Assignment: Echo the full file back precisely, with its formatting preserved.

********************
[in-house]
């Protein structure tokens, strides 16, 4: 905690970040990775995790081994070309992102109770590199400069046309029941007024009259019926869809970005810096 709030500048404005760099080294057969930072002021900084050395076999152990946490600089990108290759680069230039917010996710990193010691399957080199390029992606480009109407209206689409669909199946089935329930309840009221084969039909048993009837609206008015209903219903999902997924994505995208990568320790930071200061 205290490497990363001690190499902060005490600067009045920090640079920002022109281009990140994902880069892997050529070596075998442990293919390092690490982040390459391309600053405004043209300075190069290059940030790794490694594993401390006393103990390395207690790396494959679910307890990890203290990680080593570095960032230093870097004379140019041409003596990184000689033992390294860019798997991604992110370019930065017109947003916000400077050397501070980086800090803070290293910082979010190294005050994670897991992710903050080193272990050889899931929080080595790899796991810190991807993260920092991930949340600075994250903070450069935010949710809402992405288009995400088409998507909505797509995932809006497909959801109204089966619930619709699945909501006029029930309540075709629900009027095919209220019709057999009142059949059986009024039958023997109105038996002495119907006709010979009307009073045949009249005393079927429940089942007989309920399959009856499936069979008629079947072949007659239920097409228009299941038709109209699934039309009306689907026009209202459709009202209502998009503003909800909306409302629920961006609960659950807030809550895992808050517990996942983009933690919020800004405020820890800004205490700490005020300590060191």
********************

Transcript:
[in-house]
């Protein structure tokens, strides 16, 4: 905690970040990775995790081994070309992102109770590199400069046309029941007024009259019926869809970005810096 709030500048404005760099080294057969930072002021900084050395076999152990946490600089990108290759680069230039917010996710990193010691399957080199390029992606480009109407209206689409669909199946089935329930309840009221084969039909048993009837609206008015209903219903999902997924994505995208990568320790930071200061 205290490497990363001690190499902060005490600067009045920090640079920002022109281009990140994902880069892997050529070596075998442990293919390092690490982040390459391309600053405004043209300075190069290059940030790794490694594993401390006393103990390395207690790396494959679910307890990890203290990680080593570095960032230093870097004379140019041409003596990184000689033992390294860019798997991604992110370019930065017109947003916000400077050397501070980086800090803070290293910082979010190294005050994670897991992710903050080193272990050889899931929080080595790899796991810190991807993260920092991930949340600075994250903070450069935010949710809402992405288009995400088409998507909505797509995932809006497909959801109204089966619930619709699945909501006029029930309540075709629900009027095919209220019709057999009142059949059986009024039958023997109105038996002495119907006709010979009307009073045949009249005393079927429940089942007989309920399959009856499936069979008629079947072949007659239920097409228009299941038709109209699934039309009306689907026009209202459709009202209502998009503003909800909306409302629920961006609960659950807030809550895992808050517990996942983009933690919020800004405020820890800004205490700490005020300590060191």